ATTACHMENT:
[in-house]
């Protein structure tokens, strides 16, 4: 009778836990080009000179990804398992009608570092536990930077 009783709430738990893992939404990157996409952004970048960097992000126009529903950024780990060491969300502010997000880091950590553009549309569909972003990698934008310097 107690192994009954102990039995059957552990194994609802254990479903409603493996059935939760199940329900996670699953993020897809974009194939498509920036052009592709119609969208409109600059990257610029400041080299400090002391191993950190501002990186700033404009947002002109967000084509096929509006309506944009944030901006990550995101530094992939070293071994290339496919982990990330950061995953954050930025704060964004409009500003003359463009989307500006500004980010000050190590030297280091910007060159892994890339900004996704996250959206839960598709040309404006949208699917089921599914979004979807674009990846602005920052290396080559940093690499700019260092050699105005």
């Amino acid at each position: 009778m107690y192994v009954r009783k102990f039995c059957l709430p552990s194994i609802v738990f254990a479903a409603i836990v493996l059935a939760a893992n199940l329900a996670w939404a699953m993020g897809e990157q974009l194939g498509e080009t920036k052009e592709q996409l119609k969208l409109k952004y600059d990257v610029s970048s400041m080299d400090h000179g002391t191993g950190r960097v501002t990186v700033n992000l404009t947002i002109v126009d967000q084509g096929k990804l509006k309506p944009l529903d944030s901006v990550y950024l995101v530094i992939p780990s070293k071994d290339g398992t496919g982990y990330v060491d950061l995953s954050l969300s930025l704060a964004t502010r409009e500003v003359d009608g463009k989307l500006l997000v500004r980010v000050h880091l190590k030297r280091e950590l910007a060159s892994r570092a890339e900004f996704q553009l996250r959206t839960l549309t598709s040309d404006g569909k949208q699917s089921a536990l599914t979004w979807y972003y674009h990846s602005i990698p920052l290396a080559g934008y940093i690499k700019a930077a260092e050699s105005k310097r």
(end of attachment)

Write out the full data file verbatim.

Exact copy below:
[in-house]
């Protein structure tokens, strides 16, 4: 009778836990080009000179990804398992009608570092536990930077 009783709430738990893992939404990157996409952004970048960097992000126009529903950024780990060491969300502010997000880091950590553009549309569909972003990698934008310097 107690192994009954102990039995059957552990194994609802254990479903409603493996059935939760199940329900996670699953993020897809974009194939498509920036052009592709119609969208409109600059990257610029400041080299400090002391191993950190501002990186700033404009947002002109967000084509096929509006309506944009944030901006990550995101530094992939070293071994290339496919982990990330950061995953954050930025704060964004409009500003003359463009989307500006500004980010000050190590030297280091910007060159892994890339900004996704996250959206839960598709040309404006949208699917089921599914979004979807674009990846602005920052290396080559940093690499700019260092050699105005």
């Amino acid at each position: 009778m107690y192994v009954r009783k102990f039995c059957l709430p552990s194994i609802v738990f254990a479903a409603i836990v493996l059935a939760a893992n199940l329900a996670w939404a699953m993020g897809e990157q974009l194939g498509e080009t920036k052009e592709q996409l119609k969208l409109k952004y600059d990257v610029s970048s400041m080299d400090h000179g002391t191993g950190r960097v501002t990186v700033n992000l404009t947002i002109v126009d967000q084509g096929k990804l509006k309506p944009l529903d944030s901006v990550y950024l995101v530094i992939p780990s070293k071994d290339g398992t496919g982990y990330v060491d950061l995953s954050l969300s930025l704060a964004t502010r409009e500003v003359d009608g463009k989307l500006l997000v500004r980010v000050h880091l190590k030297r280091e950590l910007a060159s892994r570092a890339e900004f996704q553009l996250r959206t839960l549309t598709s040309d404006g569909k949208q699917s089921a536990l599914t979004w979807y972003y674009h990846s602005i990698p920052l290396a080559g934008y940093i690499k700019a930077a260092e050699s105005k310097r």